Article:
A nation of animal lovers
It is estimated that 57% of households in Canada have one or more pets with cats being most popular (7.9 million) closely followed by dogs (5.9 million). There is a trend for the more exotic pet such as snakes, reptiles, amphibians, hedgehogs and even pigs. Then of course there are the more common pets such as fish along with the pocket pets (mice, hamsters, rats, rabbits).
There are several reasons why people keep pets with the most obvious being as a companion, reducing stress and teaching children to have a caring nature. However, the negative aspects of pet ownership beyond being woken up with the sun or coming home to find a deposit on your floor, is the potential of contracting pathogens that could lead to potential fatal conditions.
Is pathogen acquisition from pets such a big issue?
Zoonotic pathogen transfer was known even before the pioneering work of Robert Koch. Historically, the most significant zoonotic pathogens was the plague, bovine tuberculosis and anthrax. Thankfully, pathogens acquired from pets don’t result in epidemics but certainly can lead to acute or chronic conditions some of which are fatal. Still, from the outset it is important to note that most pathogens are transferred between people and zoonotic routes account for 14% of infections with only a small fraction of that attributed to household pets. This may make some think that there is no problem and a fuss about nothing. However, the reality is that most of homes with pets have persons who can be considered susceptible to the 70 pathogen types associated with pets. Specifically, the very young (<5 years old), pregnant, elderly and immunocompromised.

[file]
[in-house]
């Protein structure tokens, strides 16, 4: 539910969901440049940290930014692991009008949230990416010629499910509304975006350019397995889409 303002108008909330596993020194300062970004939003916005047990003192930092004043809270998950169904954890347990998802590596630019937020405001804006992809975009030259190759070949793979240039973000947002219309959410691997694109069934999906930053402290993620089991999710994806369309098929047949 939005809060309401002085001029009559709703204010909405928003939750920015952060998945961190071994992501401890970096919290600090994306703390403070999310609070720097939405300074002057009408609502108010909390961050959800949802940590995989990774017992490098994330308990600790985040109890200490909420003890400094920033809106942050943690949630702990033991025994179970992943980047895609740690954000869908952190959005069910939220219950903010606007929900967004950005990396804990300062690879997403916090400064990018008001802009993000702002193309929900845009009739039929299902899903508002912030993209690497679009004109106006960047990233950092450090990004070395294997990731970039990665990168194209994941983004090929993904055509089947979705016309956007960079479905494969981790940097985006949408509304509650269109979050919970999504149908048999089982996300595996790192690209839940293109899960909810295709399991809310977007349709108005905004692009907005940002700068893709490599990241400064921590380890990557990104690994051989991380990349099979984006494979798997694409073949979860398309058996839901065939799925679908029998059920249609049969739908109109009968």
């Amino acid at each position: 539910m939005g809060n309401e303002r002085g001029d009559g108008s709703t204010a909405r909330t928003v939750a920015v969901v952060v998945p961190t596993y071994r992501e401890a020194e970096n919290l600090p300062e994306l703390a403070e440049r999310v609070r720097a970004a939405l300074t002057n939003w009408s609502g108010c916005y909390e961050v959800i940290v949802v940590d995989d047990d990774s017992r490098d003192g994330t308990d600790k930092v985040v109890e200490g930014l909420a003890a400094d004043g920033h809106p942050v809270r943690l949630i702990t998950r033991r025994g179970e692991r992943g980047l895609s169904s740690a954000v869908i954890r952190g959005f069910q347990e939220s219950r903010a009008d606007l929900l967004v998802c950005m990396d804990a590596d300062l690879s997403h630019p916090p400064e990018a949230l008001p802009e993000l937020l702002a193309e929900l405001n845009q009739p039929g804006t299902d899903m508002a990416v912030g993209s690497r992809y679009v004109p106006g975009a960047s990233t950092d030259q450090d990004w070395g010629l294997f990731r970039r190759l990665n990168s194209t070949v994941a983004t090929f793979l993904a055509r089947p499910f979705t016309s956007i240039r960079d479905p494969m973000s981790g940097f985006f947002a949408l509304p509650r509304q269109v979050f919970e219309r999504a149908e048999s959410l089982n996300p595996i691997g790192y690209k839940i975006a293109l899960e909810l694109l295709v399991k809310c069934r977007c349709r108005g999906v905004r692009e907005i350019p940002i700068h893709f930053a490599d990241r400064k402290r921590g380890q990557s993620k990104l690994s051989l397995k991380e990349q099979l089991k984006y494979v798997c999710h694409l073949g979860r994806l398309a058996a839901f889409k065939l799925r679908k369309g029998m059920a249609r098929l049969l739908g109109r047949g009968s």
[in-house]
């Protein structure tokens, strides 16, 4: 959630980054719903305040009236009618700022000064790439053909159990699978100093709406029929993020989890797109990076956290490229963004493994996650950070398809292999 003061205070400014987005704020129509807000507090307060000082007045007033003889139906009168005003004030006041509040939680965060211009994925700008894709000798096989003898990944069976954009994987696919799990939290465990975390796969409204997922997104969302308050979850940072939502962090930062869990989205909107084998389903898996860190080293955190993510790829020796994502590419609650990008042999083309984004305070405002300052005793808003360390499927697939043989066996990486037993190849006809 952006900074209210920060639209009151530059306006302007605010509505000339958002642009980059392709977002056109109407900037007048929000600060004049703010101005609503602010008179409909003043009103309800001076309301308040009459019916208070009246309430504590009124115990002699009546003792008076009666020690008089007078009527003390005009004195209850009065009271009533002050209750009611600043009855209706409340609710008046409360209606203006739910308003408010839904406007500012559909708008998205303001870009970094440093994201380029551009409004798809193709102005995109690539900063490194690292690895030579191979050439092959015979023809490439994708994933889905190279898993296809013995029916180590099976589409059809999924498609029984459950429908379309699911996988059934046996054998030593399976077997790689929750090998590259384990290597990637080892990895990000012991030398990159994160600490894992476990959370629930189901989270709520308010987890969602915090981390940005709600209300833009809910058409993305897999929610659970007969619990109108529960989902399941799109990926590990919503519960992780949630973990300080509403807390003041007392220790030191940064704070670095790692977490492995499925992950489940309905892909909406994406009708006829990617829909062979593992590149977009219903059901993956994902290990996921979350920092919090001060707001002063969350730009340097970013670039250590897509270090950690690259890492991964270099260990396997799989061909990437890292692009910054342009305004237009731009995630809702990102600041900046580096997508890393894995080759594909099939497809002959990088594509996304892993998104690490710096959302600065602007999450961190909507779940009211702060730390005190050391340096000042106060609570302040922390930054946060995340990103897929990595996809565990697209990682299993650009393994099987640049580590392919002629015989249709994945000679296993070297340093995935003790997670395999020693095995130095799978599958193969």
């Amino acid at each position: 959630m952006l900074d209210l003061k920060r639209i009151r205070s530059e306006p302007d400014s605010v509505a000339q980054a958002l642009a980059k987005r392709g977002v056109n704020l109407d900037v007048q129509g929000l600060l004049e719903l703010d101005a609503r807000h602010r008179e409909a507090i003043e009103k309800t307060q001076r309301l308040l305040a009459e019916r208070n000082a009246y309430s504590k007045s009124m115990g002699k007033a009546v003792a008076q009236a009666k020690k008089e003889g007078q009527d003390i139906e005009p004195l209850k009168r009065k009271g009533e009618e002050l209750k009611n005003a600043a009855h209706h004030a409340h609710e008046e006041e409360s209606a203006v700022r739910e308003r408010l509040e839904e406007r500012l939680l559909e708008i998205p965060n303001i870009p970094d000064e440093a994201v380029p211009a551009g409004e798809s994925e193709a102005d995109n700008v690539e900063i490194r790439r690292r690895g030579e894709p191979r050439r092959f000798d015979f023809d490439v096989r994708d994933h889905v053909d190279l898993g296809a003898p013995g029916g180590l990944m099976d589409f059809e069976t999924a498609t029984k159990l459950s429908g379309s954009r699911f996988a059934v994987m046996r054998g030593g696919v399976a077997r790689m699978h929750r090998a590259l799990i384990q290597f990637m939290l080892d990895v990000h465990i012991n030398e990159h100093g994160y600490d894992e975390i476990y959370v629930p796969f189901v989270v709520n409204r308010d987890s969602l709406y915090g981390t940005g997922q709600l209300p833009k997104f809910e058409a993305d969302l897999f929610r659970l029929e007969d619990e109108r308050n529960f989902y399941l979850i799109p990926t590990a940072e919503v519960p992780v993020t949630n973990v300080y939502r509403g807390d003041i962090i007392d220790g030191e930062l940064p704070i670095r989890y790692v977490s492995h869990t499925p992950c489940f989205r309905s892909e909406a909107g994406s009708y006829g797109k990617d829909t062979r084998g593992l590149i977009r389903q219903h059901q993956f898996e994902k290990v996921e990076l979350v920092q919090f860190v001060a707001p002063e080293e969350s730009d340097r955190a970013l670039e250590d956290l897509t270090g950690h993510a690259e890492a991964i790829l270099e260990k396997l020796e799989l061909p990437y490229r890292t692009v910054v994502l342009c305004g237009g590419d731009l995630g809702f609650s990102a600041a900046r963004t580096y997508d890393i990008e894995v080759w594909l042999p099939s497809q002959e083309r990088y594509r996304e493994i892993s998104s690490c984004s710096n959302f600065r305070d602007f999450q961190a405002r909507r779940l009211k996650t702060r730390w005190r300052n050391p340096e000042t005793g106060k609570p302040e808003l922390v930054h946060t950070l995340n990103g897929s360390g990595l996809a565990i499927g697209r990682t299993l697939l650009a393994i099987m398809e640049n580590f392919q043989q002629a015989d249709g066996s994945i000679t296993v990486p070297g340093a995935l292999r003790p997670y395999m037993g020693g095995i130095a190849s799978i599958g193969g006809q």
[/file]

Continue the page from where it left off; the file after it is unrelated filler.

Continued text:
From our feline friends
There are a diverse range of parasites, fungi, bacteria and viruses that can be acquired then passed on by cats. One of the most notable are the enteric protozoan, Toxoplasma gondii, Giardia and Cryptosporidium. Toxoplasma is of most significance given that the pathogen results in birth defects in pregnant women. The other parasites cause gastroenteritis type symptoms that can persist and reoccur. Cats can also transmit cowpox and ironically is a more significant source of the virus compared to cattle. However, cowpox is very rare in North America but has been encountered in the UK.
Bartonellosis, (Cat Scratch Disease) caused by Bartonella, can be transmitted to humans via bites or scratches and results in swelling of the lymph nodes along with headaches and fatigue. Felines are also carriers of more commonly encountered pathogens such as Salmonella, Campylobacter, Clostridium perfringens and C. difficile.
What we can get from Lassie?
There are some common pathogens transmitted by both cats and dogs (for example, Salmonella, Campylobacter, Giardia). In addition, dogs carry ticks that can transfer the pathogen Borrelia burgdorferi to humans potentially resulting in lyme disease- a condition characterized by fever, rash and paralysis. In a similar manner, humans can contract Rickettsia from dogs harboring fleas carrying the pathogen. Our Canine friends also have been identified as a significant source so Methicillin Resistant Staphylococcus aureus (MRSA) that can lead to difficult to treat skin infections.